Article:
It is important to note that in the United Kingdom, there are no official documents provided once the conviction has been spent. Therefore, as long as the specified time frames have elapsed, then the conviction will be “spent.” Additionally, in any other countries around the world, convictions may be pardoned, however, it must be supported and authorized by the country’s authorities.
If your country of origin has pardoned your criminal convictions, this can seem very enlightening and relieving for many individuals. However, if that individual wanted to travel outside of their country, then the circumstances change. Thankfully, with regards to the United Kingdom’s legislations and laws, Canada recognizes the ROA and how they assess individuals for rehabilitation. Canada also considers other countries legislations and laws when it comes to rehabilitation, not only the United Kingdom. This may come as a relief to many individuals.
Specifically, Immigration officers will need to assess and determine specific factors when determining rehabilitation in Canada for a foreign national that has been pardoned in their country of origin. They will ask themselves specific questions, such as:
Another very important factor that Immigration officers will examine is the severity and seriousness of the offence. For individuals with a criminal offence such as murder or manslaughter, the Immigration officer will of course take this into consideration when assessing whether or not they should be allowed entry into Canada. Keep in mind, Immigration officers have to have the best interest of Canadian citizens and permanent residents of Canada, especially their security and safety, when assessing any rehabilitation case.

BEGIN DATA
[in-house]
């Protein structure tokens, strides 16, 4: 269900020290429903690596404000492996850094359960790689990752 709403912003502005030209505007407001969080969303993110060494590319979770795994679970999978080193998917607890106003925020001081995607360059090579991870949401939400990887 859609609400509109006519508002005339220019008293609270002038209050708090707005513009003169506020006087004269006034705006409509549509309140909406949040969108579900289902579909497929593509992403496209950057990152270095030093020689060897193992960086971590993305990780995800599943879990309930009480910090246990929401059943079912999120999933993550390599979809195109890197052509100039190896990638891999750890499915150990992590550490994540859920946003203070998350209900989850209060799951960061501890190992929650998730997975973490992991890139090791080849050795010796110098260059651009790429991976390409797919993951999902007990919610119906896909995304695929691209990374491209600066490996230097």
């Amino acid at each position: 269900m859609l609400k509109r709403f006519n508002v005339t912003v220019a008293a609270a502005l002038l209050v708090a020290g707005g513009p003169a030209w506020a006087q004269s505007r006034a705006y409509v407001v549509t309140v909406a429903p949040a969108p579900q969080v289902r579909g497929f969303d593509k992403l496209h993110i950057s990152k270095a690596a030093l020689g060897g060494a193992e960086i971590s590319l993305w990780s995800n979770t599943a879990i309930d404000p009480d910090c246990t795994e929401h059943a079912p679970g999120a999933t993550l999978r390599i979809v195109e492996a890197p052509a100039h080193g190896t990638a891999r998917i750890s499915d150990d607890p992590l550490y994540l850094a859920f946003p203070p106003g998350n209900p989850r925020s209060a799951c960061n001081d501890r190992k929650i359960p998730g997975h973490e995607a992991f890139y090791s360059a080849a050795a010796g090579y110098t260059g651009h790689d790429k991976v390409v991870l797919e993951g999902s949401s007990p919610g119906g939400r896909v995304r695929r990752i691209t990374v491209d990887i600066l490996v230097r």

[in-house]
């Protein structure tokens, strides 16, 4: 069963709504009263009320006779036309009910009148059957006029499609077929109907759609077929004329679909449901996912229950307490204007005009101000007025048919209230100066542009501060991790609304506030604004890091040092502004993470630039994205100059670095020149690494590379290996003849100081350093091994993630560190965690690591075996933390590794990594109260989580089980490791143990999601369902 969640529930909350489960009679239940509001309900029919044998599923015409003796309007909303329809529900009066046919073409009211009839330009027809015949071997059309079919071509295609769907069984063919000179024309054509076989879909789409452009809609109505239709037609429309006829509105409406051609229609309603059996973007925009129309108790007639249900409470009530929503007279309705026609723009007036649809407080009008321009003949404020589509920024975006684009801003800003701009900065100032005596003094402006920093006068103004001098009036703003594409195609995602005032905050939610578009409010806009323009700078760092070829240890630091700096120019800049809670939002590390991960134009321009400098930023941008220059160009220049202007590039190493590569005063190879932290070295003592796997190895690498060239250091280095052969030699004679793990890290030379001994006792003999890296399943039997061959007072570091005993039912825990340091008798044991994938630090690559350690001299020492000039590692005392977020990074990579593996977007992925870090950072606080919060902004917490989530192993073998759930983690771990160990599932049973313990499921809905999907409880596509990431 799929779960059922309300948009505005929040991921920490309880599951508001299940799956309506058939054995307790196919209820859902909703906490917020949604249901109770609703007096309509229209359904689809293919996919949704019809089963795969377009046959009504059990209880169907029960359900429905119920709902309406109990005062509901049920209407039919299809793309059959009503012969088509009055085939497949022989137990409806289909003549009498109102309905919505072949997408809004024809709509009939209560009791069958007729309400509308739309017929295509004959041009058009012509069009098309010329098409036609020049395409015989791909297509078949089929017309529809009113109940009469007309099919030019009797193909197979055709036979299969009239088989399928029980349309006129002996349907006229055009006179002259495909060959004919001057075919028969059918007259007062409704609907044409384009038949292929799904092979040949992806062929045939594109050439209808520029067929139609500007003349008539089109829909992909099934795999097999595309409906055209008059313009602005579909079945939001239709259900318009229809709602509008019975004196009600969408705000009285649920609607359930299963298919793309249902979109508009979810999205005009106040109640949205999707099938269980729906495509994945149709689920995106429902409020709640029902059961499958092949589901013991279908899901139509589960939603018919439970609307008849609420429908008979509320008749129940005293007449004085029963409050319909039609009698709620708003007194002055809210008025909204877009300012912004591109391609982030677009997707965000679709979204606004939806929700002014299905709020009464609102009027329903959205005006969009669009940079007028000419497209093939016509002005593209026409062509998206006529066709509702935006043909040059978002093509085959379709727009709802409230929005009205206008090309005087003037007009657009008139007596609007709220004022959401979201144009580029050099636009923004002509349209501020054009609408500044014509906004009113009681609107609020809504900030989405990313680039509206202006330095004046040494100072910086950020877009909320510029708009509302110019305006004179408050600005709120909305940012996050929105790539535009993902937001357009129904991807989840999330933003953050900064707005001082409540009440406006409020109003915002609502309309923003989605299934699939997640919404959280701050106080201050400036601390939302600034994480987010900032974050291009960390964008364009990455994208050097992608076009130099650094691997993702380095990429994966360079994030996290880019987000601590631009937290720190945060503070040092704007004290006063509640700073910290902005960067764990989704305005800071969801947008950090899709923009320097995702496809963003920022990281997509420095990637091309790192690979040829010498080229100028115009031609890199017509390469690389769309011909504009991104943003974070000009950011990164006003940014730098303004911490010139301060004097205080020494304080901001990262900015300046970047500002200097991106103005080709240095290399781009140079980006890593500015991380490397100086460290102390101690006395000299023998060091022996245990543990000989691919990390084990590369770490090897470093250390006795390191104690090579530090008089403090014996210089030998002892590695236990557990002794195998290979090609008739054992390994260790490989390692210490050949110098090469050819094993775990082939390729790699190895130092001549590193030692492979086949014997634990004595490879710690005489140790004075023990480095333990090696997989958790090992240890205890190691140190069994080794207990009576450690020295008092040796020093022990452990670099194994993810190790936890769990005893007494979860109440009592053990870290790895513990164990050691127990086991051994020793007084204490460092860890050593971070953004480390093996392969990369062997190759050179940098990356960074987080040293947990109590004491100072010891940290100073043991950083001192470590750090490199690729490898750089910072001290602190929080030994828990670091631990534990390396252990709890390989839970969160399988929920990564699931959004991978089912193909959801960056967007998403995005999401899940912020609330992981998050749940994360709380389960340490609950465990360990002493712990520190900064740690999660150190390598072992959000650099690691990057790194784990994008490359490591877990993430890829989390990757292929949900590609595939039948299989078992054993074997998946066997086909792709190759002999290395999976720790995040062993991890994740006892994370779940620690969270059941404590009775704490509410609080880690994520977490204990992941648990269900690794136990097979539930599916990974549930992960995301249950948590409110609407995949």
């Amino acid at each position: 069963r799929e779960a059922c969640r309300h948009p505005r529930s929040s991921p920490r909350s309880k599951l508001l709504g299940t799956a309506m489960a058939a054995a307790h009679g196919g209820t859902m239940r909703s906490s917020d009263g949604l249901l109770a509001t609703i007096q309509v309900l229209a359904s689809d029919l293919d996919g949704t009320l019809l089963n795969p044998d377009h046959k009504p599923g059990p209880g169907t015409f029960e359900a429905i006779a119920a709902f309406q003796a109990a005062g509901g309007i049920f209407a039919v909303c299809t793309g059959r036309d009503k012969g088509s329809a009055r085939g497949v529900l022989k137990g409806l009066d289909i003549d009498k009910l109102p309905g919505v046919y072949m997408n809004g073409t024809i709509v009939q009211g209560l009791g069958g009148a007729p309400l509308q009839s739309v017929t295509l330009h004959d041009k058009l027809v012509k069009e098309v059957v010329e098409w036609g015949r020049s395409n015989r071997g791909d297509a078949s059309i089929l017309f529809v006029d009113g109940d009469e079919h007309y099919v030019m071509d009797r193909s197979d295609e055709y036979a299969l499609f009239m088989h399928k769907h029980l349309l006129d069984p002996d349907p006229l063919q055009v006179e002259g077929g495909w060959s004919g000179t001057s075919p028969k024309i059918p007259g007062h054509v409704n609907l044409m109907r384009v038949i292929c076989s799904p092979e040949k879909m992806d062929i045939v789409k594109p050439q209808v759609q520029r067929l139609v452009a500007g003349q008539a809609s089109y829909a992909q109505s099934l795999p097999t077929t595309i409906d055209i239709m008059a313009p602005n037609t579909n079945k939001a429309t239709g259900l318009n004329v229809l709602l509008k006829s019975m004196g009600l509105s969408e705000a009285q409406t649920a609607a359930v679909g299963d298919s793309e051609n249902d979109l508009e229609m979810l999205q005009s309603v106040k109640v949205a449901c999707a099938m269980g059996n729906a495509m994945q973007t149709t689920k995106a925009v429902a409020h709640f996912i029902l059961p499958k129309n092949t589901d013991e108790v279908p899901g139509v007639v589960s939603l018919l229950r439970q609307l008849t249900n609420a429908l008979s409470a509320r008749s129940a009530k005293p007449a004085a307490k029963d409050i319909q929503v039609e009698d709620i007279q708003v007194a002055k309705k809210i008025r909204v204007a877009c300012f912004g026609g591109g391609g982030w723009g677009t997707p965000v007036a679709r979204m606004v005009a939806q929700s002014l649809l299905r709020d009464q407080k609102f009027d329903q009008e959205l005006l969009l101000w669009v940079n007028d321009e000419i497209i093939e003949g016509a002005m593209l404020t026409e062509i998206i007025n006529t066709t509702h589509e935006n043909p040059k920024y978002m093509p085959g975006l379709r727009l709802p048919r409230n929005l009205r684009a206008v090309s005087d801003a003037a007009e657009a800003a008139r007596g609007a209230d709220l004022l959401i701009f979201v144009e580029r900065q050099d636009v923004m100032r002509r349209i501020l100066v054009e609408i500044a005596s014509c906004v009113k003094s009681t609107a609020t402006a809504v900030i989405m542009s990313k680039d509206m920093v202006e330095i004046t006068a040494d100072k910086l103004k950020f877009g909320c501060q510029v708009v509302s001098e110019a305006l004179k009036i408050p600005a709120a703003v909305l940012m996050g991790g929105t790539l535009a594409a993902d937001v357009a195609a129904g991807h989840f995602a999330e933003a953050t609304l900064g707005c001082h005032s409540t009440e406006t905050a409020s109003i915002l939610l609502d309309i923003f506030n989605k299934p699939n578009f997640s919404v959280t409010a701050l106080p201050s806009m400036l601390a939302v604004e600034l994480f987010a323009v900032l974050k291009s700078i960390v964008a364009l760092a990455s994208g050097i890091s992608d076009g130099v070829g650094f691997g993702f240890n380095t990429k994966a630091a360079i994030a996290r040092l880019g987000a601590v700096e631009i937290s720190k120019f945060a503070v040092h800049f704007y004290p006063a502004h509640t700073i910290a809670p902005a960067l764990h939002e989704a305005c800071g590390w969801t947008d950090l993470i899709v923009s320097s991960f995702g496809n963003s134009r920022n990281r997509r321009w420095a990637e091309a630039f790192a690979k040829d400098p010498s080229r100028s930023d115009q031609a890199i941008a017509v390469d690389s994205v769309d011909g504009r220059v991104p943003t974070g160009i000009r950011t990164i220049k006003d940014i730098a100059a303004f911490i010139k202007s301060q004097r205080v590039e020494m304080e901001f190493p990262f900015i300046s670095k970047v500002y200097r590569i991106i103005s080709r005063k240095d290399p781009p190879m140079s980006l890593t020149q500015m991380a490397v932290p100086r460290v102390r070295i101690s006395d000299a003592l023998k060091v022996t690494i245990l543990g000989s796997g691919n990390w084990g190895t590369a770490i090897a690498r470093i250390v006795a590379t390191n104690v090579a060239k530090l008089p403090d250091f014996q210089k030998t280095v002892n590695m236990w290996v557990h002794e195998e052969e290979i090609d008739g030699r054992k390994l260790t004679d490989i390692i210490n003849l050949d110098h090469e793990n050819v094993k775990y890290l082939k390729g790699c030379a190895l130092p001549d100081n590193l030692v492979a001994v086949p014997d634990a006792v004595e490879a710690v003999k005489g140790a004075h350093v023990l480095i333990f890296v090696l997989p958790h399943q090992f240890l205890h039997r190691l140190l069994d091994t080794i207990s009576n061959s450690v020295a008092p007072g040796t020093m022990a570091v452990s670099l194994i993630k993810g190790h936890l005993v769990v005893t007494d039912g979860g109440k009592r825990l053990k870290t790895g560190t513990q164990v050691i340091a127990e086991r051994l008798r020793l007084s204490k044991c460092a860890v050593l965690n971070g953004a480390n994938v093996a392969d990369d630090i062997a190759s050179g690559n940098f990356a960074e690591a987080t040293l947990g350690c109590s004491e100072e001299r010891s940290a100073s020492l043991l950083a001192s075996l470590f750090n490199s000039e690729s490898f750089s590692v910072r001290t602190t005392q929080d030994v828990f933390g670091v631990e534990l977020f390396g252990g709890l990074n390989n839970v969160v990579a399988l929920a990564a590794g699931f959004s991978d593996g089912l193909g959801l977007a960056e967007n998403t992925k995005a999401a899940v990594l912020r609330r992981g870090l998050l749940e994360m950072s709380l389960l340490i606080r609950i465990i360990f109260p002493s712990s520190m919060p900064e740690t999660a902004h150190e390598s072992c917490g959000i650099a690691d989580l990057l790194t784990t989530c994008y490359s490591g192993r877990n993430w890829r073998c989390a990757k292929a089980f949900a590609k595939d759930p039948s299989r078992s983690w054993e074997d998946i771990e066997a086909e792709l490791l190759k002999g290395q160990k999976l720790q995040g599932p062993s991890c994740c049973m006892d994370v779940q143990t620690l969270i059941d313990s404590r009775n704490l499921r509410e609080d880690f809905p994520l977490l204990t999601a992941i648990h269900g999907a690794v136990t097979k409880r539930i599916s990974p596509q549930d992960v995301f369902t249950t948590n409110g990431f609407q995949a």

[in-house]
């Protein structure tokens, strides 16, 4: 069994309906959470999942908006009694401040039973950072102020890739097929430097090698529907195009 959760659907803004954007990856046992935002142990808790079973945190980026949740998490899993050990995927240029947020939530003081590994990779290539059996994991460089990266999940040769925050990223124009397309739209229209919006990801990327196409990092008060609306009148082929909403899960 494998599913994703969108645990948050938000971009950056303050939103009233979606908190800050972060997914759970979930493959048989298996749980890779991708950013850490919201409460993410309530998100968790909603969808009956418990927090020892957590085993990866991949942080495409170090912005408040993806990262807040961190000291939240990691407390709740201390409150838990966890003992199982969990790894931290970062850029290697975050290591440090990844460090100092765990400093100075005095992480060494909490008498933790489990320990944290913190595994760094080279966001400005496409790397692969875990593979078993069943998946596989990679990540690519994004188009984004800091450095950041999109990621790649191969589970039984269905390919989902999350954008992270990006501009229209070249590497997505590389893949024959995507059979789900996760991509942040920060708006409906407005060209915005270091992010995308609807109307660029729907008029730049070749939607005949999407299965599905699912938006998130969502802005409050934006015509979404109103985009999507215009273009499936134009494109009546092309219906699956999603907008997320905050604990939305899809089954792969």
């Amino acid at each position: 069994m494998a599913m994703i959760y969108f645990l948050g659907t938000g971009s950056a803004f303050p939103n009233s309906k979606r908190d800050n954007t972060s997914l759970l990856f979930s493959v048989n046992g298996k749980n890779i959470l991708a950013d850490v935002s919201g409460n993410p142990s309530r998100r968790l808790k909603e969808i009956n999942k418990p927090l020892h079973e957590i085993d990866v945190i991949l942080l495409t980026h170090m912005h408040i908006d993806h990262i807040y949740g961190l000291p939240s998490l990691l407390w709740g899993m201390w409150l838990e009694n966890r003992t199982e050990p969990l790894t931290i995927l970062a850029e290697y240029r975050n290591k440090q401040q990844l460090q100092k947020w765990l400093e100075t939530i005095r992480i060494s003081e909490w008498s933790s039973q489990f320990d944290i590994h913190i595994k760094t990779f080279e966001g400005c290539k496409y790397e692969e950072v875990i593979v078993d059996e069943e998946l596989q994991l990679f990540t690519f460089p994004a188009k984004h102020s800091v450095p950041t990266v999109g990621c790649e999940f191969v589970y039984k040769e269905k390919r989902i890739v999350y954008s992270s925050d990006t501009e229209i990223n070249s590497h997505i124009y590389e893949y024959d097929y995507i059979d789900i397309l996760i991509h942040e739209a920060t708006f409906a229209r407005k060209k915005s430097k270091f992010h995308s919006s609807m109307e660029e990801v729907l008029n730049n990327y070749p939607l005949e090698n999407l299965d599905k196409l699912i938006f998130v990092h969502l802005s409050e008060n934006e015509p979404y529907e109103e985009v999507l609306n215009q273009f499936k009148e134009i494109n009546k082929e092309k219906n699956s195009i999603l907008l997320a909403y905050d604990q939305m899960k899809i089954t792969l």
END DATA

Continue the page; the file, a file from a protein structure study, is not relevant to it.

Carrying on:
Conclusively, with regards to case law, Canadian immigration will consider the foreign country and their legal system and whether their system is similar to Canada’s system with regards to foundations and values, and has enacted legislation that reflects goals and objectives similar to those within Canada’s system. Thus, the law may be granted respect and recognition for the purposes of Canadian immigration law.
It is essential that you have taken all of the aforementioned factors and information into consideration before you attempt to enter Canada with inadmissibility. If you are inadmissible to Canada and would like to apply for a Criminal Rehabilitation, it is important to note that these are difficult applications to pursue on your own. It is highly recommended that you seek out professional and experienced help before attempting to submit the application. Here, at Akrami & Associates, we work and have experience with many different immigration issues. We have helped many of our clients with inadmissibility gain entry into Canada as visitors. If you believe that you may be eligible for a Criminal Rehabilitation, please feel free to contact Akrami & Associates at our office at 416-477-2545 for more information or if you would like to book a consultation with an immigration professional for more advise.
With Akrami & Associates, there is always a way!